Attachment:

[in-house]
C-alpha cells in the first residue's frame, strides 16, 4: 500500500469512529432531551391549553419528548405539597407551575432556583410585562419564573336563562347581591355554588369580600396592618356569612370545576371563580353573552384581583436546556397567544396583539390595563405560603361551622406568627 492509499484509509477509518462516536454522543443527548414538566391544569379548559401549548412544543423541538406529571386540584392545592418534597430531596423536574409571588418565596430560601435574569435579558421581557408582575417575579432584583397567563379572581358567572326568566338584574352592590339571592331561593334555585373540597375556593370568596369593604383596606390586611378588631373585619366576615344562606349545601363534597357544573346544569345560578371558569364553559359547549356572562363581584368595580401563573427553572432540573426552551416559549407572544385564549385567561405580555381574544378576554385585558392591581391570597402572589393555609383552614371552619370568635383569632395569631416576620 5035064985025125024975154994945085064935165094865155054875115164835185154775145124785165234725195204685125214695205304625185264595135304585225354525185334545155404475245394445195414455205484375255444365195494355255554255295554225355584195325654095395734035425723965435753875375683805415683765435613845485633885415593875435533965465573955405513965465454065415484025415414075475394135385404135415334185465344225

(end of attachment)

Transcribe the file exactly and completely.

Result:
[in-house]
C-alpha cells in the first residue's frame, strides 16, 4: 500500500469512529432531551391549553419528548405539597407551575432556583410585562419564573336563562347581591355554588369580600396592618356569612370545576371563580353573552384581583436546556397567544396583539390595563405560603361551622406568627 492509499484509509477509518462516536454522543443527548414538566391544569379548559401549548412544543423541538406529571386540584392545592418534597430531596423536574409571588418565596430560601435574569435579558421581557408582575417575579432584583397567563379572581358567572326568566338584574352592590339571592331561593334555585373540597375556593370568596369593604383596606390586611378588631373585619366576615344562606349545601363534597357544573346544569345560578371558569364553559359547549356572562363581584368595580401563573427553572432540573426552551416559549407572544385564549385567561405580555381574544378576554385585558392591581391570597402572589393555609383552614371552619370568635383569632395569631416576620 5035064985025125024975154994945085064935165094865155054875115164835185154775145124785165234725195204685125214695205304625185264595135304585225354525185334545155404475245394445195414455205484375255444365195494355255554255295554225355584195325654095395734035425723965435753875375683805415683765435613845485633885415593875435533965465573955405513965465454065415484025415414075475394135385404135415334185465344225